The Covid-19 pandemic has exposed a range of inequalities and exacerbated the vulnerbilities experienced by many young people, according to new research published today.

A review of the response by the Youth Work sector to the Pandemic found that "those most at risk were most disconnected".

The report, commissioned by the National Youth Council of Ireland, found that access to technology and digital poverty were amongst the challenges faced, along with safeguarding concerns as many services moved online.

Speaking at virtual launch this afternoon Mary Cunningham, CEO of NYCI, said " 12 March will be forever etched in my brain, the day life as we knew it would never be the same".

She said youth workers were thrown in at the deep end and embarked on a steep learning curve to support young people and their families.

The NYCI commissioned researchers Deborah Erwin and Lorraine Thompson to review the response of the youth sector to the pandemic between 12 March and 12 June.

The research found that young people who were already deemed 'most at risk' became the most disconnected from youth services and supports.

Of 256 services surveyed, 14% were unable to provide a service during lockdown, impacting on approximately 6,900 young people.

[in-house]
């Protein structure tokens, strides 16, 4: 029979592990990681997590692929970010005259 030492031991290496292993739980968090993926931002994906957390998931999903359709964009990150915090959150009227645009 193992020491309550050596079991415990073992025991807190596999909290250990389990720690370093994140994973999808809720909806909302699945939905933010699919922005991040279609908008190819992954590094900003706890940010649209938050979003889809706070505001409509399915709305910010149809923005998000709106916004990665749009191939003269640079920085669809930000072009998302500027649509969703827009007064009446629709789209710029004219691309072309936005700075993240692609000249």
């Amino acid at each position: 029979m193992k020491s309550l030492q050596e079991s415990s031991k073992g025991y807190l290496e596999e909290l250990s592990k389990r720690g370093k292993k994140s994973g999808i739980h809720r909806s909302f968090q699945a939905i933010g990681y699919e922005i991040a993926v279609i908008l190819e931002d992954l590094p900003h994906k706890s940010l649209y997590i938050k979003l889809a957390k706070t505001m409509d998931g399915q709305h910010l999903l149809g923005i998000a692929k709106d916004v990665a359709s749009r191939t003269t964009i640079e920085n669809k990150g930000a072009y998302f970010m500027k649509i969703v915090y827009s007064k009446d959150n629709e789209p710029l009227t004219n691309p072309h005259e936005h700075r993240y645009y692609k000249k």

The report found there was a drop of 70% in the number of young people accessing the services.

59% of the services surveyed had experienced a reduction in the number of young people with whom they engaged, with figures falling from 59,822 to 18,391.

Only eight projects saw an increase in engagement in virtual activities during the pandemic.

Mary Cunningham said the huge effort made by those in the sector came at a significant cost.

"In terms of exhaustion, emotional labour, stress, unhealthy work/life boundaries, isolation from colleagues, challenges with regard to poor broadband connectivity and digital poverty, and safeguarding concerns.

She said: "What is important now is for the youth sector to get into a stronger position to meet the current and emerging needs of young people in the face of challenges arising from the pandemic."